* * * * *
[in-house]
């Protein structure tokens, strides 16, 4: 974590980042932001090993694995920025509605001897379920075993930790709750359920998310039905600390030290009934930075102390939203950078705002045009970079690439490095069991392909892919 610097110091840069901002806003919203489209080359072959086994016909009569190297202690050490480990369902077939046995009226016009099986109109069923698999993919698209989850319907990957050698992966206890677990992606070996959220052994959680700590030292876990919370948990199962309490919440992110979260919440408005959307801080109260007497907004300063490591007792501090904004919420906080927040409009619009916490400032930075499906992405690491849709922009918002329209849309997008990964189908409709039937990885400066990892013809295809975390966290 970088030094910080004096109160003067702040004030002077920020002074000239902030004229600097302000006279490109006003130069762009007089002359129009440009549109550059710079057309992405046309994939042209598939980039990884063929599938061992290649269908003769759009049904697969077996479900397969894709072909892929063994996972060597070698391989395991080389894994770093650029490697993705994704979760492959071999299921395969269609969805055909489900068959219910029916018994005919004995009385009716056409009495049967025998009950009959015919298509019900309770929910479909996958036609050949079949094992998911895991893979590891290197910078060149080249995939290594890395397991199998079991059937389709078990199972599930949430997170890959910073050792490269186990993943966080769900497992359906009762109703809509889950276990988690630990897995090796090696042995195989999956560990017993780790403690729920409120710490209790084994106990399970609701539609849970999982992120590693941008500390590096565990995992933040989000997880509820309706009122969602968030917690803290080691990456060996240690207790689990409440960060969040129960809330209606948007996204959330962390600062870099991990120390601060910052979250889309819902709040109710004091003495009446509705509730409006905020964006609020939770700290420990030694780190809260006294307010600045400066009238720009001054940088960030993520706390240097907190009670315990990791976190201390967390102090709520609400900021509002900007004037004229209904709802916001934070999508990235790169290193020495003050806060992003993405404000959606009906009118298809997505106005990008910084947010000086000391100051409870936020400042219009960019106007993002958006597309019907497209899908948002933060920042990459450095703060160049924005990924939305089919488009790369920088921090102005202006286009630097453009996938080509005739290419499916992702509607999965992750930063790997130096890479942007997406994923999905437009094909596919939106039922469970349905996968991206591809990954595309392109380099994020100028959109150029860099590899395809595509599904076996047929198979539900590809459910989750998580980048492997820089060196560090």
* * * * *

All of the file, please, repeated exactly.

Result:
[in-house]
């Protein structure tokens, strides 16, 4: 974590980042932001090993694995920025509605001897379920075993930790709750359920998310039905600390030290009934930075102390939203950078705002045009970079690439490095069991392909892919 610097110091840069901002806003919203489209080359072959086994016909009569190297202690050490480990369902077939046995009226016009099986109109069923698999993919698209989850319907990957050698992966206890677990992606070996959220052994959680700590030292876990919370948990199962309490919440992110979260919440408005959307801080109260007497907004300063490591007792501090904004919420906080927040409009619009916490400032930075499906992405690491849709922009918002329209849309997008990964189908409709039937990885400066990892013809295809975390966290 970088030094910080004096109160003067702040004030002077920020002074000239902030004229600097302000006279490109006003130069762009007089002359129009440009549109550059710079057309992405046309994939042209598939980039990884063929599938061992290649269908003769759009049904697969077996479900397969894709072909892929063994996972060597070698391989395991080389894994770093650029490697993705994704979760492959071999299921395969269609969805055909489900068959219910029916018994005919004995009385009716056409009495049967025998009950009959015919298509019900309770929910479909996958036609050949079949094992998911895991893979590891290197910078060149080249995939290594890395397991199998079991059937389709078990199972599930949430997170890959910073050792490269186990993943966080769900497992359906009762109703809509889950276990988690630990897995090796090696042995195989999956560990017993780790403690729920409120710490209790084994106990399970609701539609849970999982992120590693941008500390590096565990995992933040989000997880509820309706009122969602968030917690803290080691990456060996240690207790689990409440960060969040129960809330209606948007996204959330962390600062870099991990120390601060910052979250889309819902709040109710004091003495009446509705509730409006905020964006609020939770700290420990030694780190809260006294307010600045400066009238720009001054940088960030993520706390240097907190009670315990990791976190201390967390102090709520609400900021509002900007004037004229209904709802916001934070999508990235790169290193020495003050806060992003993405404000959606009906009118298809997505106005990008910084947010000086000391100051409870936020400042219009960019106007993002958006597309019907497209899908948002933060920042990459450095703060160049924005990924939305089919488009790369920088921090102005202006286009630097453009996938080509005739290419499916992702509607999965992750930063790997130096890479942007997406994923999905437009094909596919939106039922469970349905996968991206591809990954595309392109380099994020100028959109150029860099590899395809595509599904076996047929198979539900590809459910989750998580980048492997820089060196560090």